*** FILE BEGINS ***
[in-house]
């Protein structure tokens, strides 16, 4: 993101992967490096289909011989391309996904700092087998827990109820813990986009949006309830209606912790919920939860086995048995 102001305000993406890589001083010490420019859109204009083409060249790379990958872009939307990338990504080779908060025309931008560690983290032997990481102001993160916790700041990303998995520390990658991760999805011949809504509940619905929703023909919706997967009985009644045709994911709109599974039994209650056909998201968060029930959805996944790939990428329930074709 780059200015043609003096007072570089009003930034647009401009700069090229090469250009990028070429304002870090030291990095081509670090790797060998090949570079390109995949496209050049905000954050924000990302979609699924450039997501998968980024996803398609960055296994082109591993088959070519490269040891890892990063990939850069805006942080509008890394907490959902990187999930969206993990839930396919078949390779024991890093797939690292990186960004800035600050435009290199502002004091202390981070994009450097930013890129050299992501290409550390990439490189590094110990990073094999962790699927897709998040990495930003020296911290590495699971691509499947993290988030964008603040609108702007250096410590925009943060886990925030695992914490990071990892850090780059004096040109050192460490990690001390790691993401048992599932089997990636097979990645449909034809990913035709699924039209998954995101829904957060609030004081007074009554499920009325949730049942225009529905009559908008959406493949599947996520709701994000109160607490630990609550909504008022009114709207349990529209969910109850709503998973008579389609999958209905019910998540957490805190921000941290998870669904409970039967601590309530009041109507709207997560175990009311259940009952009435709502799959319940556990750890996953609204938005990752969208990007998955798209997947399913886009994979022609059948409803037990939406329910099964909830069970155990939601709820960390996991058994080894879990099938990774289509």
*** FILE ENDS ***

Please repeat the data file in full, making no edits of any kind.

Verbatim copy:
[in-house]
């Protein structure tokens, strides 16, 4: 993101992967490096289909011989391309996904700092087998827990109820813990986009949006309830209606912790919920939860086995048995 102001305000993406890589001083010490420019859109204009083409060249790379990958872009939307990338990504080779908060025309931008560690983290032997990481102001993160916790700041990303998995520390990658991760999805011949809504509940619905929703023909919706997967009985009644045709994911709109599974039994209650056909998201968060029930959805996944790939990428329930074709 780059200015043609003096007072570089009003930034647009401009700069090229090469250009990028070429304002870090030291990095081509670090790797060998090949570079390109995949496209050049905000954050924000990302979609699924450039997501998968980024996803398609960055296994082109591993088959070519490269040891890892990063990939850069805006942080509008890394907490959902990187999930969206993990839930396919078949390779024991890093797939690292990186960004800035600050435009290199502002004091202390981070994009450097930013890129050299992501290409550390990439490189590094110990990073094999962790699927897709998040990495930003020296911290590495699971691509499947993290988030964008603040609108702007250096410590925009943060886990925030695992914490990071990892850090780059004096040109050192460490990690001390790691993401048992599932089997990636097979990645449909034809990913035709699924039209998954995101829904957060609030004081007074009554499920009325949730049942225009529905009559908008959406493949599947996520709701994000109160607490630990609550909504008022009114709207349990529209969910109850709503998973008579389609999958209905019910998540957490805190921000941290998870669904409970039967601590309530009041109507709207997560175990009311259940009952009435709502799959319940556990750890996953609204938005990752969208990007998955798209997947399913886009994979022609059948409803037990939406329910099964909830069970155990939601709820960390996991058994080894879990099938990774289509």